The Moffats review

The Moffats

The Moffats by Eleanor Estes

Harcourt, 2001. 978-0152025410.

Synopsis: Meet the Moffats: Sylvie, Joey, Jane, and Rufus. They live with their widowed mother and Catherine-the-cat in a yellow house onNew Dollar Street in the small town ofCranbury. With the Moffats, one is guaranteed to have an adventure of all sorts. Whether it be hiding in a breadbox to avoid a policeman, ditching school to ride on a train, dancing with a dog, or riding a trolley to the beach, there is always fun to be had.

Why I picked it up: My mother had the book on her shelf when she taught fifth grade and the Moffats had been mentioned in passing in Ginger Pye.

Why I finished it: Each of the Moffat children have a unique personality and a way of looking at the world. Estes has managed to capture childhood events and tell them in the same child-like voice as her other works. It makes older readers remember what it felt like to be stuck in a classroom or sick in bed when they would rather be outside in the sunshine, or reflecting on dealing with friends and teachers. Jane features rather prominently in the majority of the stories, and I might have liked to see some of the stories focus a little more on her siblings. The stories are full of humor, love, joy, worry, and all those other emotions that go along with growing up in uncertain times.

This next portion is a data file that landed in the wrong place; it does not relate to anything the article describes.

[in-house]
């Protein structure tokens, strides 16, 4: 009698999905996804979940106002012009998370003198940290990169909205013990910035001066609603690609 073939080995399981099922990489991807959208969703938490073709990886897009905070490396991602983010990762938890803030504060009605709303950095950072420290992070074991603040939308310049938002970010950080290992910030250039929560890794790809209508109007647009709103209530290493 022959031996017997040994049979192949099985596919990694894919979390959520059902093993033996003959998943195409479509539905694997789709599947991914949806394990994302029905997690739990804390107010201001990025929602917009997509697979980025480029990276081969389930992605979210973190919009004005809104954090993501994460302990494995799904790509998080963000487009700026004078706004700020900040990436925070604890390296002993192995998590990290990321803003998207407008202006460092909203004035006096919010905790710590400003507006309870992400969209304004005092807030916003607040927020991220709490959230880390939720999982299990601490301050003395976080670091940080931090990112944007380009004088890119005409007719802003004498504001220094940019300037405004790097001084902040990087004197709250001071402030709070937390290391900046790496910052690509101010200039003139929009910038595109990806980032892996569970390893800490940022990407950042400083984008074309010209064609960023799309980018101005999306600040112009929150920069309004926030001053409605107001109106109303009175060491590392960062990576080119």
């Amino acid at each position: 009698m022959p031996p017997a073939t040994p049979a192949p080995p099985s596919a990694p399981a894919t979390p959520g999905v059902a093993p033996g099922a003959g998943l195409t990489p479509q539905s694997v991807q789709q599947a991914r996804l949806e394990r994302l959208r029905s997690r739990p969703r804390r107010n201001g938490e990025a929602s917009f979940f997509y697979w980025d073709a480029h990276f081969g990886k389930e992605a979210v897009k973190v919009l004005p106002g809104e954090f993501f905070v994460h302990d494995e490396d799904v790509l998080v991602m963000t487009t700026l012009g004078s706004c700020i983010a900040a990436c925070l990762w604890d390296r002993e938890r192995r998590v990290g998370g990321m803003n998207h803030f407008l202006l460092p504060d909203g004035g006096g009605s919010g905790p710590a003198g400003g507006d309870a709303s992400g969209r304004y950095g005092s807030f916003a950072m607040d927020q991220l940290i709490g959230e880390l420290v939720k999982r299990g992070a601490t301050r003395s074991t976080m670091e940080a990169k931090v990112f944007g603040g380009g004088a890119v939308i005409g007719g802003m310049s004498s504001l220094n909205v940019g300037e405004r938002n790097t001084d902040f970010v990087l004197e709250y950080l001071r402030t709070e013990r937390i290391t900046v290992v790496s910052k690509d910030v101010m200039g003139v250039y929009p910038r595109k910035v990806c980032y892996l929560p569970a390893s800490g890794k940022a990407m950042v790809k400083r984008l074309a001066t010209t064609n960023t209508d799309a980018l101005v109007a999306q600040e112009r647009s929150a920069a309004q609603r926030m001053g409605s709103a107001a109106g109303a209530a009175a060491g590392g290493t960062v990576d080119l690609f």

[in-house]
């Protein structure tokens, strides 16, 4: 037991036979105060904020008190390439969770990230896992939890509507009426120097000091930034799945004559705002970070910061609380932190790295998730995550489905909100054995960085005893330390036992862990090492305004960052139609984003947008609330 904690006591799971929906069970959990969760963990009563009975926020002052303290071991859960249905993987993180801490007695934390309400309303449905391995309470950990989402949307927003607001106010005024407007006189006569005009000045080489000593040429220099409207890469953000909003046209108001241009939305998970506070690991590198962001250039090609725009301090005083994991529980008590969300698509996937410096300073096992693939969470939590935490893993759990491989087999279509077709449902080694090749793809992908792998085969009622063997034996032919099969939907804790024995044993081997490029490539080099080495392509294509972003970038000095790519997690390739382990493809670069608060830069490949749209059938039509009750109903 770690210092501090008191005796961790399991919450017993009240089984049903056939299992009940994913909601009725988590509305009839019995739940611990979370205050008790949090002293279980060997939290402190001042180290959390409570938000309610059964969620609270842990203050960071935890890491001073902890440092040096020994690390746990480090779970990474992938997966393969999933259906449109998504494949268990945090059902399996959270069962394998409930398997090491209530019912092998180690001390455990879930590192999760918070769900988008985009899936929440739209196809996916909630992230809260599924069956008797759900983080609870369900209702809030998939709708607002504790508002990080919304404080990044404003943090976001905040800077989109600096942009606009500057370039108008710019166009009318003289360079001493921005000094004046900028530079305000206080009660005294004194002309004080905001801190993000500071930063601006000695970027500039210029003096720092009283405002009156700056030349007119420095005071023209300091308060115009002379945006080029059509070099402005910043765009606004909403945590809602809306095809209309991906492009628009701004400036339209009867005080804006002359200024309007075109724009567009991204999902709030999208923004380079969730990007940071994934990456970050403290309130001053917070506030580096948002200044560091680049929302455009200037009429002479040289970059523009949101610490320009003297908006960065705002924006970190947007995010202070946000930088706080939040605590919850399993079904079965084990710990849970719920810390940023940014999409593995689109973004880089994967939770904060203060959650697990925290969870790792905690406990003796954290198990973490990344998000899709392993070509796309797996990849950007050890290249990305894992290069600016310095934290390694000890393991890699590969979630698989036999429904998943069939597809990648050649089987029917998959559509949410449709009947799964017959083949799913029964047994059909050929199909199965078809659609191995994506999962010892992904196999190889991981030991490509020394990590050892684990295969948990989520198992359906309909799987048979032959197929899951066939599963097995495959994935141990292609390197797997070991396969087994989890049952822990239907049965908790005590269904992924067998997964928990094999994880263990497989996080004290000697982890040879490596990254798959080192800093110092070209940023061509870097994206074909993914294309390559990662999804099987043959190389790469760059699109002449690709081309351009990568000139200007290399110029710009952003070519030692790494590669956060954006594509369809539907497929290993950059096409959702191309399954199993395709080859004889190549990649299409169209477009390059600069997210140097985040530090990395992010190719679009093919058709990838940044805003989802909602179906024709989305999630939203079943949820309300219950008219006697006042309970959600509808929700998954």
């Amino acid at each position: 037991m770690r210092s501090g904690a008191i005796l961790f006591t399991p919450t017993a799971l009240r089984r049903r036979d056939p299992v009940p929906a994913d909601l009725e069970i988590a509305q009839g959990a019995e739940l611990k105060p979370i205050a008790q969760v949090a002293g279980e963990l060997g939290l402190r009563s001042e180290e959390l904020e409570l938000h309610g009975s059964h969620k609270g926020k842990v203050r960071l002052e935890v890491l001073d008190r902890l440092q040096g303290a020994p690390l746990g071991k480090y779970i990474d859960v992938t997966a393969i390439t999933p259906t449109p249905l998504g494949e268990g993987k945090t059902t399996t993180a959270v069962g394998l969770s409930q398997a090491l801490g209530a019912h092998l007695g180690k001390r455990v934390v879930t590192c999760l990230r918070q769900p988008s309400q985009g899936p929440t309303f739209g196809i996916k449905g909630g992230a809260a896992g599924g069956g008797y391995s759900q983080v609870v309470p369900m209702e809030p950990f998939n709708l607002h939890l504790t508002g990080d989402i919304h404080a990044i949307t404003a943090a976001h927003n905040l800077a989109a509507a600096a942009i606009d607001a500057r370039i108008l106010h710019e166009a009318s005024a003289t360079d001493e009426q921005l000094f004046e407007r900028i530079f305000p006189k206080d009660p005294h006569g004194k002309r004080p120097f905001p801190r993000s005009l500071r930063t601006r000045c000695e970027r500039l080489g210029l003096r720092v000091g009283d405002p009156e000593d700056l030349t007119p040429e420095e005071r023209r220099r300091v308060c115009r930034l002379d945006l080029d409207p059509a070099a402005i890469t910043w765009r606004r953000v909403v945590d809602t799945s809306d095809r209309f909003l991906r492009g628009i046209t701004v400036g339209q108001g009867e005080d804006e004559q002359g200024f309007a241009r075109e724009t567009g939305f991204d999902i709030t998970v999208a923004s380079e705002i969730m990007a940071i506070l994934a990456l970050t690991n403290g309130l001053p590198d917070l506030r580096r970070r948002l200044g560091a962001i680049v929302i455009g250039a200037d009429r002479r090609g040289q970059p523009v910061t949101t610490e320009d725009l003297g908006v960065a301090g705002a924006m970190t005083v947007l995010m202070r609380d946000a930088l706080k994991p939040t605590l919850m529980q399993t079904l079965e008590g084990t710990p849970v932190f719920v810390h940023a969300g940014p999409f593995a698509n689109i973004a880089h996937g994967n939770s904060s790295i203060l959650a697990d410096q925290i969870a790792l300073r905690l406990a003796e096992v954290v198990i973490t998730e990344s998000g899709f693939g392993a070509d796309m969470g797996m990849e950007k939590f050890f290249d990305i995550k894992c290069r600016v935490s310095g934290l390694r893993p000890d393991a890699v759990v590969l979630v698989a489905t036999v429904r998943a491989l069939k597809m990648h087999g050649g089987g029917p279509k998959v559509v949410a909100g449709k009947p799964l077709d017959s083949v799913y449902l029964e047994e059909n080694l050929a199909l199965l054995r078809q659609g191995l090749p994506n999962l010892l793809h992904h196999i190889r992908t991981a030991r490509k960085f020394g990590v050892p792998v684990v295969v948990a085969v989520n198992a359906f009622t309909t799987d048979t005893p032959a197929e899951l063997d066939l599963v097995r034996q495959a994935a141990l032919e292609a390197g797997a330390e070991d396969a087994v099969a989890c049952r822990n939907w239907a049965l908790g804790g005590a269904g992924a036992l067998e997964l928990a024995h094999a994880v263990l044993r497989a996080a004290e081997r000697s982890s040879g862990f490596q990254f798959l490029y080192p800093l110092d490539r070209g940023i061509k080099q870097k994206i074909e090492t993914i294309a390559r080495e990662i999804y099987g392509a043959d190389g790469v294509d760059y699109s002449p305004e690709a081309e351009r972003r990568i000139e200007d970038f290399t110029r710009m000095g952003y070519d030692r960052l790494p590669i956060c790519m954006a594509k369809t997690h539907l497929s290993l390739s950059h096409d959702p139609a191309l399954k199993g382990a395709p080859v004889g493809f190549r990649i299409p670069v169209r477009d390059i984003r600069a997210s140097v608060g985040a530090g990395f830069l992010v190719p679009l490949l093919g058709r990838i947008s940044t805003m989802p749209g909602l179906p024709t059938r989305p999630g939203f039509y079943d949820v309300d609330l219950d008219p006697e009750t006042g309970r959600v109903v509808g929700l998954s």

Other related materials: The Middle Moffat by Eleanor Estes, Rufus M. by Eleanor Estes, The Moffat Museum by Eleanor Estes, The Hundred Dresses by Eleanor Estes, The Saturdays by Elizabeth Enright, All-of-a-Kind Family by Sydney Taylor, Strawberry Girl by Lois Lensky


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